The case upon this removal was initially assigned to Judge Wright, but was reassigned to the undersigned on July 5th upon concurrence of the judges that plaintiffs' notice of related case was correct.

On July 7th, plaintiffs filed a motion to remand recounting the history of the case through the first removal and then remand. They continue that Matthew had an appointment on May 16th with Dr. Suzanne Yee who recommended laser surgery and injections of steroids into the scars on his chest with the laser surgery to be performed every six weeks for one to two years at a cost of $375 per visit and for him to received five to ten steroid injections every six weeks at a cost of $75 each.

Plaintiffs state that, based upon that recent development, they filed an amendment to the complaint and increased their prayer for damages for a sum in excess of $75,000.

They argue that defendant has acknowledged that more than one year has passed since the commencement of this action, but contends that the limitation should be equitably tolled in light of plaintiffs' conduct although not citing any authority for such tolling or offering evidence of the conduct of plaintiffs except a conclusory statement that plaintiffs are attempting to manipulate the statutory rules. Plaintiffs concede that district courts are split on the issue of equitable tolling, but they assert that the facts here do not meet that criteria -- no facts to indicate that any of the medical information could have been obtained prior to the expiration of the one year period -- and that the Eighth Circuit has applied the time limitation strictly. They also request an award of costs and attorney's fees.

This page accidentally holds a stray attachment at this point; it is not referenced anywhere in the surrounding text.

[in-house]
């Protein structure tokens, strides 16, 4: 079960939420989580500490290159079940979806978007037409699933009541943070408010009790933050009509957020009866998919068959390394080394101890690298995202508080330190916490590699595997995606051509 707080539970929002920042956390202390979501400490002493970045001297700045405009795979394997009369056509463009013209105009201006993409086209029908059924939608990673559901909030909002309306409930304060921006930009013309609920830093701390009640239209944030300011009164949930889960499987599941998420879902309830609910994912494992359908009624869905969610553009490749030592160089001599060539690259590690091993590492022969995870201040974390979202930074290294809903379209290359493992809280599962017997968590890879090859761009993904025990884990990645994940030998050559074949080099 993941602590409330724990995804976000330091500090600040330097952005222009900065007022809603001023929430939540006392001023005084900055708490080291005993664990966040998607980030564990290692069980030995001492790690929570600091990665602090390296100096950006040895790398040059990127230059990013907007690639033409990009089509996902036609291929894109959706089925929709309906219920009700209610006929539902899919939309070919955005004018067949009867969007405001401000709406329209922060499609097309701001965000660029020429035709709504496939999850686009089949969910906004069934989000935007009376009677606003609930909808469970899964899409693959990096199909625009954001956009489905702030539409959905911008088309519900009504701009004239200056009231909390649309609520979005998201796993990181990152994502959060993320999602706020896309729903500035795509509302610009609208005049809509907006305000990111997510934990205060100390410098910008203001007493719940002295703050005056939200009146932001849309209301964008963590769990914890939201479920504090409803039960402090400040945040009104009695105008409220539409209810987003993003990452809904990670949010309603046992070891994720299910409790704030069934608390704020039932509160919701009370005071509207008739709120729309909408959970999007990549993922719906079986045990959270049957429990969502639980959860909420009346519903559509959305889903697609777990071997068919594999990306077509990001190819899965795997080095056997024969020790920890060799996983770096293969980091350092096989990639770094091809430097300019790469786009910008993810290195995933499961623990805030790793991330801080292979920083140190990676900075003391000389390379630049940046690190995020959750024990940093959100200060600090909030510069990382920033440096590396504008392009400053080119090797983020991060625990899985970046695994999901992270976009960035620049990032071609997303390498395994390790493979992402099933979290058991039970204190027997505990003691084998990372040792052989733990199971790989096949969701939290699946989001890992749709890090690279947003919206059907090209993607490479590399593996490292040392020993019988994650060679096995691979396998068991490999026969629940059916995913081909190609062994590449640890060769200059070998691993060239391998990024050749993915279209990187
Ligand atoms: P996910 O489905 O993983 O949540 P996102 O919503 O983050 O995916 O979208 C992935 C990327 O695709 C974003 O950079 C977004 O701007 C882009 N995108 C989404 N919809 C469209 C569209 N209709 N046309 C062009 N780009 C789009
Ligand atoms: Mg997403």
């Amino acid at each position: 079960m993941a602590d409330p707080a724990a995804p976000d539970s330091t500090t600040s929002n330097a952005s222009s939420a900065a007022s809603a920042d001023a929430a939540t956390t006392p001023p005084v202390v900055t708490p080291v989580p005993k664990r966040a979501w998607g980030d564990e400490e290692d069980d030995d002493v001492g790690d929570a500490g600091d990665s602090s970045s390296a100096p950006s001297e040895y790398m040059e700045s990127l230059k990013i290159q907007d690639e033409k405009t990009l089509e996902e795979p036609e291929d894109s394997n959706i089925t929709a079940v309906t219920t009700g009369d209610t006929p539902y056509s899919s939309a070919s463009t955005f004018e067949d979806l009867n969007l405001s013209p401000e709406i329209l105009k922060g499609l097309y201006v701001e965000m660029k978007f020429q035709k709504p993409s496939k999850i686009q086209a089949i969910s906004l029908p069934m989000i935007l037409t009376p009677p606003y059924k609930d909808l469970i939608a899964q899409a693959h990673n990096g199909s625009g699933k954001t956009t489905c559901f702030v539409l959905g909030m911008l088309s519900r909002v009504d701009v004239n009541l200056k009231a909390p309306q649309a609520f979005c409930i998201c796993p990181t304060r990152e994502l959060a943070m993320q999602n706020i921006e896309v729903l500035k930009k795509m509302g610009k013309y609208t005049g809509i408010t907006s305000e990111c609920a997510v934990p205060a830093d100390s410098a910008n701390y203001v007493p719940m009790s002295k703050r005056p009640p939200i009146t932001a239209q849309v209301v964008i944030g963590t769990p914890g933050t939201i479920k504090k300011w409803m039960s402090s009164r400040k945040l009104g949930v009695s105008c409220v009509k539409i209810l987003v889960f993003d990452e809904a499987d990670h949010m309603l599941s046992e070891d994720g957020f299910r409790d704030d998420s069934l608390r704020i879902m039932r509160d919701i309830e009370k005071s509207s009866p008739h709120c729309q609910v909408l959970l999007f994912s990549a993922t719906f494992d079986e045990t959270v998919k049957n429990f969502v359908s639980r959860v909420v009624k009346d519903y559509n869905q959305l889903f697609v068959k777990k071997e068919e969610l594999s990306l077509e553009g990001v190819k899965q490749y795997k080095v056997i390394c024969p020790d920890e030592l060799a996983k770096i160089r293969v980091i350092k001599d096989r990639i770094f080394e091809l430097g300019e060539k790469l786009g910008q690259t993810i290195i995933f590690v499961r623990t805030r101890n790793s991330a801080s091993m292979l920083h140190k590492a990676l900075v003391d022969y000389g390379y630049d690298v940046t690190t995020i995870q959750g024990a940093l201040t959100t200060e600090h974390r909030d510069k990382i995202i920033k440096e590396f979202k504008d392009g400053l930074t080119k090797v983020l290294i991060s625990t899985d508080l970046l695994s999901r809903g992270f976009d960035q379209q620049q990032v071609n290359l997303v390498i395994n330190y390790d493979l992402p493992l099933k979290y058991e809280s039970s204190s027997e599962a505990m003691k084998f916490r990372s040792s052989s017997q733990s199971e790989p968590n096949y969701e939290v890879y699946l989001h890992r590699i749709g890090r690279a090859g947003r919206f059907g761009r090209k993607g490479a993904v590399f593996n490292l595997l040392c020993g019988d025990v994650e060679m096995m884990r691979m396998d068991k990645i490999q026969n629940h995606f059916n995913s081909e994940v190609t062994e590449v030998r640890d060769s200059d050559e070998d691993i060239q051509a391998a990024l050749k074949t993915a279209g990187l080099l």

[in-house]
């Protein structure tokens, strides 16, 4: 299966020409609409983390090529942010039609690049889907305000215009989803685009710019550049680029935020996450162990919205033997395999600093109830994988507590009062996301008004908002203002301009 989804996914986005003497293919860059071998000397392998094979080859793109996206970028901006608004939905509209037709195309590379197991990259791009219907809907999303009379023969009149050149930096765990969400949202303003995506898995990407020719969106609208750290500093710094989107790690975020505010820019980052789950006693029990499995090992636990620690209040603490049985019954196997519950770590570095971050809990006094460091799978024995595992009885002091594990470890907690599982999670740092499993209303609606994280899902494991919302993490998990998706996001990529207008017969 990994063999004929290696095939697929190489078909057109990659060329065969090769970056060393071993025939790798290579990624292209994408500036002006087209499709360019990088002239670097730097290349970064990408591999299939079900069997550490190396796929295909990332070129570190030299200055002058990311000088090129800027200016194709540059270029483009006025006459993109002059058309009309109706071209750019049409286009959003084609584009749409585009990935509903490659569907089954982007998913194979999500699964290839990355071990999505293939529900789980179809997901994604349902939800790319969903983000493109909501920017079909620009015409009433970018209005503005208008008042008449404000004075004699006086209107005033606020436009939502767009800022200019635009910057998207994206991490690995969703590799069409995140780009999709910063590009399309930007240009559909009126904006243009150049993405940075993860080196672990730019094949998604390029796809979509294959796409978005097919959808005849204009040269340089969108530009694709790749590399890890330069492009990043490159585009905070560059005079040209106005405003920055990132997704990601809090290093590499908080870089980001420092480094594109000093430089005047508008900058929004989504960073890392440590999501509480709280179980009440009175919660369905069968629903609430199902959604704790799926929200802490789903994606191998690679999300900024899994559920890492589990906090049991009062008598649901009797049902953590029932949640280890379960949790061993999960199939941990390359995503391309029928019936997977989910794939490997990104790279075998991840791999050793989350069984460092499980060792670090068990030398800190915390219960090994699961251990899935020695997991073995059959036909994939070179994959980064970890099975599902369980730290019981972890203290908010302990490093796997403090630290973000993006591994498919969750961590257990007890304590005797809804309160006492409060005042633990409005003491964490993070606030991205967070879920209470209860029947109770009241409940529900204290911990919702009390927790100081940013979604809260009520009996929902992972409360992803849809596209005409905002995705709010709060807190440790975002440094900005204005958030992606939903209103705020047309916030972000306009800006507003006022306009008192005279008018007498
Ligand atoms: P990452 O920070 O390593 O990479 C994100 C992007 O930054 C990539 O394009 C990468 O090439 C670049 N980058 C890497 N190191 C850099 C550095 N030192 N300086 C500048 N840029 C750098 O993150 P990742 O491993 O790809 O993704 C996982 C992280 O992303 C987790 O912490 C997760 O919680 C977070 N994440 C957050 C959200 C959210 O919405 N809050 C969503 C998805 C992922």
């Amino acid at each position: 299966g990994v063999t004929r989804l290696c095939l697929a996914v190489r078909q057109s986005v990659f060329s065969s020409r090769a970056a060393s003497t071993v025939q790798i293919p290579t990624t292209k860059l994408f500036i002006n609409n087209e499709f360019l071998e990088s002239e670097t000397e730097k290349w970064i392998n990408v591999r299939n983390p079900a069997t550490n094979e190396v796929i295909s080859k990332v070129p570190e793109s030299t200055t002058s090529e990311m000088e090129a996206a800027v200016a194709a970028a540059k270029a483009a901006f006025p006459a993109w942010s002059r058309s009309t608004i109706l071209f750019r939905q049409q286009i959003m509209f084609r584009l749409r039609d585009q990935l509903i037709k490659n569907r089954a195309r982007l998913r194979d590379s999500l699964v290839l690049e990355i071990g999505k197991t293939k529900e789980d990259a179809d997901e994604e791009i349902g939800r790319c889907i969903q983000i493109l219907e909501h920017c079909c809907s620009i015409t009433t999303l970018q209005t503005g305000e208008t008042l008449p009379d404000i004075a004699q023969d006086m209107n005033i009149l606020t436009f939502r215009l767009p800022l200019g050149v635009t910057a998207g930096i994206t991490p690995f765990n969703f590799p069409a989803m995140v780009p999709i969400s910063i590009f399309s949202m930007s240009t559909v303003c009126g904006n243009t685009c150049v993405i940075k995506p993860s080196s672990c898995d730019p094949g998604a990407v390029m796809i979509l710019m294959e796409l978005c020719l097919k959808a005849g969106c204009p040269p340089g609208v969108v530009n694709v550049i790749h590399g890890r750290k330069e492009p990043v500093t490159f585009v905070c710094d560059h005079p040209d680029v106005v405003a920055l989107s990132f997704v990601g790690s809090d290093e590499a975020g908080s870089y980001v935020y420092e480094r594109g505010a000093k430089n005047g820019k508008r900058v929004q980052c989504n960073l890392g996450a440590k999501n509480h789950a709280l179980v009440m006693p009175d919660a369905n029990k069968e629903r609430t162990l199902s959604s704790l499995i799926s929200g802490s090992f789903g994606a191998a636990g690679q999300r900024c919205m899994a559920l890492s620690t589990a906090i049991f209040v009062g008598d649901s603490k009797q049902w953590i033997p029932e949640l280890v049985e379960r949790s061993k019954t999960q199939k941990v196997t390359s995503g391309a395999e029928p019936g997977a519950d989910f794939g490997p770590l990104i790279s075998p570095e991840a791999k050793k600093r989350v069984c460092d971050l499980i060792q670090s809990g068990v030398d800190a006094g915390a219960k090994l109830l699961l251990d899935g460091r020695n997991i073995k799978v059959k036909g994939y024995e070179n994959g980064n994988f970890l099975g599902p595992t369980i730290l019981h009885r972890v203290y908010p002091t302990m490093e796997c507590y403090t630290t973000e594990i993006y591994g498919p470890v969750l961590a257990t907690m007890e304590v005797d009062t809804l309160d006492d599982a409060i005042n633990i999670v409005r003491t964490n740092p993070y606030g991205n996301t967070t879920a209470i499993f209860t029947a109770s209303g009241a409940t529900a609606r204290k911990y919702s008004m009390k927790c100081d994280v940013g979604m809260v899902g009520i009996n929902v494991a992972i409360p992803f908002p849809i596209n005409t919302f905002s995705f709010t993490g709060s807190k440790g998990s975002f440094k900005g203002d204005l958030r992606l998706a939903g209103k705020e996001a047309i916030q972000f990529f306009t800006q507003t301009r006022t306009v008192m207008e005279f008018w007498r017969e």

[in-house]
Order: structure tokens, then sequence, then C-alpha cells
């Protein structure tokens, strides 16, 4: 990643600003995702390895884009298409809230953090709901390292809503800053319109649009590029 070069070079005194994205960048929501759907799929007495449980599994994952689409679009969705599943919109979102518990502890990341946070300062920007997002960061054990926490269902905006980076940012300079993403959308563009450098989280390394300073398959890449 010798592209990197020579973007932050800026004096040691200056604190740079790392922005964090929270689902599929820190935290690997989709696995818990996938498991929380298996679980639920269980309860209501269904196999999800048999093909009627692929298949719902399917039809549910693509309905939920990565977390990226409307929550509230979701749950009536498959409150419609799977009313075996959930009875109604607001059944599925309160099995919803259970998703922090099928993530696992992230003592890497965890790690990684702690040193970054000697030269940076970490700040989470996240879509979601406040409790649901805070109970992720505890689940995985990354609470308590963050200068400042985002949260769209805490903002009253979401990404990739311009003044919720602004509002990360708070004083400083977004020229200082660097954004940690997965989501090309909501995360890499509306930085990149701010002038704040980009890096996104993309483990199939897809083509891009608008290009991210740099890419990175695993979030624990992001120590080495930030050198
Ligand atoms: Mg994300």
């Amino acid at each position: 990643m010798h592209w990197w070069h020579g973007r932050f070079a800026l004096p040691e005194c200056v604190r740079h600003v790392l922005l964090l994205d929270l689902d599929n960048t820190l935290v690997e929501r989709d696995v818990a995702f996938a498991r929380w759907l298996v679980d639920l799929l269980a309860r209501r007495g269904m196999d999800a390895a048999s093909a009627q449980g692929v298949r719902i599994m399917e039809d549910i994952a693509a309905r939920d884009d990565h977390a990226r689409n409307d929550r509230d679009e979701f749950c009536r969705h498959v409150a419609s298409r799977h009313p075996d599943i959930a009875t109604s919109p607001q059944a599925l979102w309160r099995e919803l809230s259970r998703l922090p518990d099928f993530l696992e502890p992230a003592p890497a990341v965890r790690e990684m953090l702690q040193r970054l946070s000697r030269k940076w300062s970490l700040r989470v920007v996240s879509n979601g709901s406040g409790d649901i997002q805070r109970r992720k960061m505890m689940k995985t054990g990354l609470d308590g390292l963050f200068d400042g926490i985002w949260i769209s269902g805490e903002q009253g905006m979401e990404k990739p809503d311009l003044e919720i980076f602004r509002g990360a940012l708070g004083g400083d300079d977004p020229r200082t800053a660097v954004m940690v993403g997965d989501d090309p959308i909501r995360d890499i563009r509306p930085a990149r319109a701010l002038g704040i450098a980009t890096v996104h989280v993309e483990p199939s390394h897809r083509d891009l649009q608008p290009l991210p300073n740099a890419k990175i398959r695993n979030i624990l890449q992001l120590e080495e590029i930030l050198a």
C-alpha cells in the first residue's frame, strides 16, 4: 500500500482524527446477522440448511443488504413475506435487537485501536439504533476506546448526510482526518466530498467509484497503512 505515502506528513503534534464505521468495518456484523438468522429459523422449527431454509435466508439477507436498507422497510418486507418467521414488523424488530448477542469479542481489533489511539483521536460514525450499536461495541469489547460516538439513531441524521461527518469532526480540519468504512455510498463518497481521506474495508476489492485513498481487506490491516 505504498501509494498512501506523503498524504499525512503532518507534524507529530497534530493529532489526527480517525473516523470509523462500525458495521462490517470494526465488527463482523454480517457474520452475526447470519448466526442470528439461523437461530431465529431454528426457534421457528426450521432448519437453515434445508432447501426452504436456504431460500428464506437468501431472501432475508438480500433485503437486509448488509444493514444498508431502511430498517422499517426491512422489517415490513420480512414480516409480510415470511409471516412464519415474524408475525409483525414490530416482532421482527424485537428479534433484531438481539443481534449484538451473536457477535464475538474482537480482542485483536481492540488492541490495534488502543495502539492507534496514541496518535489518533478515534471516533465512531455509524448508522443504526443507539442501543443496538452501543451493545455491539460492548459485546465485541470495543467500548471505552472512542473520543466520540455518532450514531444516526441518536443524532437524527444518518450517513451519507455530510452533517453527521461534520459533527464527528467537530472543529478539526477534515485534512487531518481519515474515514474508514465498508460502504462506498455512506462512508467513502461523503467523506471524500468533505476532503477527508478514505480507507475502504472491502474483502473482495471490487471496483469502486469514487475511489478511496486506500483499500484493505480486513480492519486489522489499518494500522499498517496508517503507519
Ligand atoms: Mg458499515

Defendant responded on July 18th that removal was proper and timely as it was filed within thirty days after receipt of the amended pleadings and the limitation period should be equitably tolled in light of plaintiffs' efforts at forum manipulation. It also recounts the previous removal and states that plaintiffs have yet to admit or deny its first set of requests for admission regarding the total of claimed damages. Defendant points to the growing area of case law in other circuits that subjects the one-year time limit to equitable considerations and that the Eighth Circuit has not yet addressed the issue. It continues that when it took Matthew's deposition about the possibility of additional plastic surgery to try to reduce the scarring on his chest, he testified that he had seen a plastic surgeon who did not really recommend that it would correct it so he decided not to and his mother similarly testified that the plastic surgeon informed them that was nothing guaranteed for any scar treatment options and so decided not to do any treatment of the scars. Now, defendant argues, that the one year limitations period has passed Matthew will now undergo laser treatment and injection of the scars thereby increasing their prayer for damages.